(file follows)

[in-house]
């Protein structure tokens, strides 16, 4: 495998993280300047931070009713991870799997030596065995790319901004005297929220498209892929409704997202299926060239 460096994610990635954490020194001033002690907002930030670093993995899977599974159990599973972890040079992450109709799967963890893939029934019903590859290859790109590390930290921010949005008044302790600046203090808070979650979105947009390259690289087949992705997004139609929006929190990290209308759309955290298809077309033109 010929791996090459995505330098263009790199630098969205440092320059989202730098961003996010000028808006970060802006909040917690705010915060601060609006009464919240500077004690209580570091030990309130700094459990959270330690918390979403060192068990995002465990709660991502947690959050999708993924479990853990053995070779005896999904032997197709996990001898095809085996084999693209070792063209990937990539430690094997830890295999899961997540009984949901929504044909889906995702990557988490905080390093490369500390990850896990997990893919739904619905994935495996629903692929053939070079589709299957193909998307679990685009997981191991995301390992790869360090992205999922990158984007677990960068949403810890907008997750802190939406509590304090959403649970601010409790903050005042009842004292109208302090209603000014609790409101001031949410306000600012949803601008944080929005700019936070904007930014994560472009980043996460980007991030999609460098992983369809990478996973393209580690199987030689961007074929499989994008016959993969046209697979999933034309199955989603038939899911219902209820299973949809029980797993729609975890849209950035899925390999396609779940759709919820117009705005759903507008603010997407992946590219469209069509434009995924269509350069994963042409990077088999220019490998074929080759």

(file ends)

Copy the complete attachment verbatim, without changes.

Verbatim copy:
[in-house]
């Protein structure tokens, strides 16, 4: 495998993280300047931070009713991870799997030596065995790319901004005297929220498209892929409704997202299926060239 460096994610990635954490020194001033002690907002930030670093993995899977599974159990599973972890040079992450109709799967963890893939029934019903590859290859790109590390930290921010949005008044302790600046203090808070979650979105947009390259690289087949992705997004139609929006929190990290209308759309955290298809077309033109 010929791996090459995505330098263009790199630098969205440092320059989202730098961003996010000028808006970060802006909040917690705010915060601060609006009464919240500077004690209580570091030990309130700094459990959270330690918390979403060192068990995002465990709660991502947690959050999708993924479990853990053995070779005896999904032997197709996990001898095809085996084999693209070792063209990937990539430690094997830890295999899961997540009984949901929504044909889906995702990557988490905080390093490369500390990850896990997990893919739904619905994935495996629903692929053939070079589709299957193909998307679990685009997981191991995301390992790869360090992205999922990158984007677990960068949403810890907008997750802190939406509590304090959403649970601010409790903050005042009842004292109208302090209603000014609790409101001031949410306000600012949803601008944080929005700019936070904007930014994560472009980043996460980007991030999609460098992983369809990478996973393209580690199987030689961007074929499989994008016959993969046209697979999933034309199955989603038939899911219902209820299973949809029980797993729609975890849209950035899925390999396609779940759709919820117009705005759903507008603010997407992946590219469209069509434009995924269509350069994963042409990077088999220019490998074929080759």